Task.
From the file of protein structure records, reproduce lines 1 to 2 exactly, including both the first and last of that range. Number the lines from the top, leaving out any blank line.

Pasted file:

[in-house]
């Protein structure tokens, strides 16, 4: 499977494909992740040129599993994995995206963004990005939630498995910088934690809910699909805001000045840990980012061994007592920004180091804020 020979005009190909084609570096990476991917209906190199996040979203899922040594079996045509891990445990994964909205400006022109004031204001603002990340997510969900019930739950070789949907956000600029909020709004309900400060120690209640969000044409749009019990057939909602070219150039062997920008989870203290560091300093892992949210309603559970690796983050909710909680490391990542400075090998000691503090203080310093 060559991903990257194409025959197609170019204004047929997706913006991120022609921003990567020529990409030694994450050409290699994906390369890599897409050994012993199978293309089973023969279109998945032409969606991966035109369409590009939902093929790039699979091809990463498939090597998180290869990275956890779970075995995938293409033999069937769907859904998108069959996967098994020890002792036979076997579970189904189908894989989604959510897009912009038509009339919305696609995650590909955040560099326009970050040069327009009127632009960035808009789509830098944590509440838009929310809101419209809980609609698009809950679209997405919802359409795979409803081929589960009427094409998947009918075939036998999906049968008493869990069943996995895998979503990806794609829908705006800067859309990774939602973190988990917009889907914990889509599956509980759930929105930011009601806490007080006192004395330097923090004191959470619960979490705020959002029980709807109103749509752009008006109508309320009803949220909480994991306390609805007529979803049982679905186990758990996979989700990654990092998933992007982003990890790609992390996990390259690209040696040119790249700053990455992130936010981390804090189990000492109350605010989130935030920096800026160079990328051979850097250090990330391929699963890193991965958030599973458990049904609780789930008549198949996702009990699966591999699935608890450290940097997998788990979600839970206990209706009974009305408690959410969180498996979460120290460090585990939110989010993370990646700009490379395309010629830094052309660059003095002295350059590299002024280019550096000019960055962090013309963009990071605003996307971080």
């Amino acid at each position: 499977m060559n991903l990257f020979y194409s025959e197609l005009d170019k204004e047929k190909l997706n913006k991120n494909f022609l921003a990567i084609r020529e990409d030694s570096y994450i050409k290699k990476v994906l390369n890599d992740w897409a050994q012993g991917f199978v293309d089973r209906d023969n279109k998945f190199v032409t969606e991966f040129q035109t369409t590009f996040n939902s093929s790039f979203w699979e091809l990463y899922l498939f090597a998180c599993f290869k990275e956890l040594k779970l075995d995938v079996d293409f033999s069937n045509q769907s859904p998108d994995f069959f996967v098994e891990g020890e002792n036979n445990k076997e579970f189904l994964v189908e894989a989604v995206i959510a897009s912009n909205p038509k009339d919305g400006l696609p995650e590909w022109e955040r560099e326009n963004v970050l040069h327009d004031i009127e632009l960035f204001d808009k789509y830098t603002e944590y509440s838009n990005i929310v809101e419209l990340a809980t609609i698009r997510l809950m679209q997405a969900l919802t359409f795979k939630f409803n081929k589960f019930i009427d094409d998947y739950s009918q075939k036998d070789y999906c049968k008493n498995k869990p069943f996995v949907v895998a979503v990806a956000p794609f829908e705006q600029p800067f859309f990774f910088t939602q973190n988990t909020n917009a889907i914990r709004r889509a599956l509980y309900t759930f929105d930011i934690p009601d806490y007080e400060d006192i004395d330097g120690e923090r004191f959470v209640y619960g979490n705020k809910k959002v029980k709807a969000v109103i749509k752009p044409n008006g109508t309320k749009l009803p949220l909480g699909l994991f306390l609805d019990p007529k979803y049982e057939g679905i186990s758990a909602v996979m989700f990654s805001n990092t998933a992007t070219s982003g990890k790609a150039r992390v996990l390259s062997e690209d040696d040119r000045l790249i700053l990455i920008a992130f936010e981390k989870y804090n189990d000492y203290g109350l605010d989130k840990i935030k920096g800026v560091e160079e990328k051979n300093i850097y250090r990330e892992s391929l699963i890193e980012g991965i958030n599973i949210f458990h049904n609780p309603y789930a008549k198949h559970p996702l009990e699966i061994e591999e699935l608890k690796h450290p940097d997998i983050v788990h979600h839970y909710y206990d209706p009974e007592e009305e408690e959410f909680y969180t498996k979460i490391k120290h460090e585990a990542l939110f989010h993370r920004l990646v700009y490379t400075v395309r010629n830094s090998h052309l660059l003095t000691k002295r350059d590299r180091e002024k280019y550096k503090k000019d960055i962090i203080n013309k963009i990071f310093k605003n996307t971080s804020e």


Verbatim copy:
[in-house]
């Protein structure tokens, strides 16, 4: 499977494909992740040129599993994995995206963004990005939630498995910088934690809910699909805001000045840990980012061994007592920004180091804020 020979005009190909084609570096990476991917209906190199996040979203899922040594079996045509891990445990994964909205400006022109004031204001603002990340997510969900019930739950070789949907956000600029909020709004309900400060120690209640969000044409749009019990057939909602070219150039062997920008989870203290560091300093892992949210309603559970690796983050909710909680490391990542400075090998000691503090203080310093 060559991903990257194409025959197609170019204004047929997706913006991120022609921003990567020529990409030694994450050409290699994906390369890599897409050994012993199978293309089973023969279109998945032409969606991966035109369409590009939902093929790039699979091809990463498939090597998180290869990275956890779970075995995938293409033999069937769907859904998108069959996967098994020890002792036979076997579970189904189908894989989604959510897009912009038509009339919305696609995650590909955040560099326009970050040069327009009127632009960035808009789509830098944590509440838009929310809101419209809980609609698009809950679209997405919802359409795979409803081929589960009427094409998947009918075939036998999906049968008493869990069943996995895998979503990806794609829908705006800067859309990774939602973190988990917009889907914990889509599956509980759930929105930011009601806490007080006192004395330097923090004191959470619960979490705020959002029980709807109103749509752009008006109508309320009803949220909480994991306390609805007529979803049982679905186990758990996979989700990654990092998933992007982003990890790609992390996990390259690209040696040119790249700053990455992130936010981390804090189990000492109350605010989130935030920096800026160079990328051979850097250090990330391929699963890193991965958030599973458990049904609780789930008549198949996702009990699966591999699935608890450290940097997998788990979600839970206990209706009974009305408690959410969180498996979460120290460090585990939110989010993370990646700009490379395309010629830094052309660059003095002295350059590299002024280019550096000019960055962090013309963009990071605003996307971080």